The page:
Asylum detention in Europe: State of Play and Ways Forward (Jacques Delors Institute)
In the wake of the refugee crisis and in reaction to terrorist attacks, European governments are seeking tighter control over the whereabouts of migrants and refugees. This policy paper sheds light on EU rules regulating the detention of applicants for international protection, how they are currently implemented by Member States, and the ongoing reform process.
This paper, issued by the Jacques Delors Institute, identifies five main principles in EU legislation that regulate detention:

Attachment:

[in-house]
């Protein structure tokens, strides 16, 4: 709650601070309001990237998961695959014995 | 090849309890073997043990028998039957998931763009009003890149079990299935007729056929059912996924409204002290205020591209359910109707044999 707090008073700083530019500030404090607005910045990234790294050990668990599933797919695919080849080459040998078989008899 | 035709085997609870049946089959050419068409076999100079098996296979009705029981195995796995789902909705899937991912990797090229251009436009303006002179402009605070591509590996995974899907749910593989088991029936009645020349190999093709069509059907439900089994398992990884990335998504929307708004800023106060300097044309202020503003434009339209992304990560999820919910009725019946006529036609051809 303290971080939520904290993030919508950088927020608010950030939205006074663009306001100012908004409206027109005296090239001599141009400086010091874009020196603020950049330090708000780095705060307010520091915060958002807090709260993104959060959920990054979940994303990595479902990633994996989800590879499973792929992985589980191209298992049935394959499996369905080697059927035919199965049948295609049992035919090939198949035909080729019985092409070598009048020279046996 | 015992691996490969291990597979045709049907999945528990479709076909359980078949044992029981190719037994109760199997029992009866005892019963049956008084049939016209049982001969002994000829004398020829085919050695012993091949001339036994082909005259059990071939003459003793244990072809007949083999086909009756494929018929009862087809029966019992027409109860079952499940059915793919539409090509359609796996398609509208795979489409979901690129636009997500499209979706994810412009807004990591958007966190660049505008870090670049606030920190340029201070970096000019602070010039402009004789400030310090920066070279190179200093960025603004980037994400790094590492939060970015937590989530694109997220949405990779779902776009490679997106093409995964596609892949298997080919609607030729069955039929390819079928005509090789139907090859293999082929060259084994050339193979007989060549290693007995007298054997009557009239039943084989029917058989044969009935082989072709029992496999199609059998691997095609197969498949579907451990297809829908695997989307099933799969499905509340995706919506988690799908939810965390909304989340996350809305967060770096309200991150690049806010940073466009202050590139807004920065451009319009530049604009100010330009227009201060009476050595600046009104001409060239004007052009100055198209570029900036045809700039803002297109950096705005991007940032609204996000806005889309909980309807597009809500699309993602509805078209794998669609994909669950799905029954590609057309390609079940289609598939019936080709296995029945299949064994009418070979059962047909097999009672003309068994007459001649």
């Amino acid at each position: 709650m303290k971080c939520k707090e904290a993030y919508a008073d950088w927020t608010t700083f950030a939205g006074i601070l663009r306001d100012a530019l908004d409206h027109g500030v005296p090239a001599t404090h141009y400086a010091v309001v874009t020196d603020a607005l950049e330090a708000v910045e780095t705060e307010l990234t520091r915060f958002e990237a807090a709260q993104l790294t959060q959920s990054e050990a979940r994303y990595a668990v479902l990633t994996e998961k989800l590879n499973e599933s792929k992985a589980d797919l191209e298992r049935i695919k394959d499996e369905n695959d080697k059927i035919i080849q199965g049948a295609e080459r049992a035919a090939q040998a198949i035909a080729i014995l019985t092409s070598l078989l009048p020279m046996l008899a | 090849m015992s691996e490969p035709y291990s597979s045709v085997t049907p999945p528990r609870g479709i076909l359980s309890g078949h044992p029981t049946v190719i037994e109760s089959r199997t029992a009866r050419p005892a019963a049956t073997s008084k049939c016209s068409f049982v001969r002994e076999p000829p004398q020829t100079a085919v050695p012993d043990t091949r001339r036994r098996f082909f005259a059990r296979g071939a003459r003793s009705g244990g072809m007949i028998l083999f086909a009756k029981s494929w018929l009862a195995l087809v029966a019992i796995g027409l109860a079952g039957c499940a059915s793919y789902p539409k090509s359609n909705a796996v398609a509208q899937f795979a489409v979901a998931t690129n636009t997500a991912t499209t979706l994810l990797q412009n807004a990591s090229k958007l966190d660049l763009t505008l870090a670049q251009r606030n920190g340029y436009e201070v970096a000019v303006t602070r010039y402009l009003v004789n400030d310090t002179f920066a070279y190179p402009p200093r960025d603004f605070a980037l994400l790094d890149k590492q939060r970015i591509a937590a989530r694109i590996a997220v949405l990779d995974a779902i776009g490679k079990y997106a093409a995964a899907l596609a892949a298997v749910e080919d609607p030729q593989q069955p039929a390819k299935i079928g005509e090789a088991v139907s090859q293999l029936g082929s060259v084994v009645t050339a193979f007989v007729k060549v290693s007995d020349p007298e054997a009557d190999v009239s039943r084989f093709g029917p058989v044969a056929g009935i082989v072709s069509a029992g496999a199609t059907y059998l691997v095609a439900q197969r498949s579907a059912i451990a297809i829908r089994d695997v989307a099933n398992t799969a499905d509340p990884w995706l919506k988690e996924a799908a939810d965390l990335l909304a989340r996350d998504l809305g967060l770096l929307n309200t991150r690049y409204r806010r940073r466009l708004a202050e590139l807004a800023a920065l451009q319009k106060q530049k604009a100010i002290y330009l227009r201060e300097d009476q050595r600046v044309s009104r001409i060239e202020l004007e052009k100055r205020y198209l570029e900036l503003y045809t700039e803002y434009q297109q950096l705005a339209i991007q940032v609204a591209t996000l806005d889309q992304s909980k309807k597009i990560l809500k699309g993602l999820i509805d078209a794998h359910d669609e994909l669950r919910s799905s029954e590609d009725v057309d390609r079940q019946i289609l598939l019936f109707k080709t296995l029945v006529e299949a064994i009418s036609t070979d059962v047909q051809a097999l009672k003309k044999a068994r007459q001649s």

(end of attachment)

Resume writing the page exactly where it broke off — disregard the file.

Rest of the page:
1. Detention is an exception that must be justified;
2. Detention should not be punitive;
3. Less coercive alternatives measures should be examined before resorting to detention;
4. There should be procedural guarantees to protect the fundamental rights of applicants;
5. Adequate protection for vulnerable applicants should be in place.
It then assesses the level of compliance of each member state with these principles.
The author argues that although harmonization has established legal provisions binding member states to fairly high standards, detention continues to be entrenched in national practice for the purpose of Dublin transfers, return and border procedures, and much remains to be done to guarantee the fundamental rights of applicants in practice.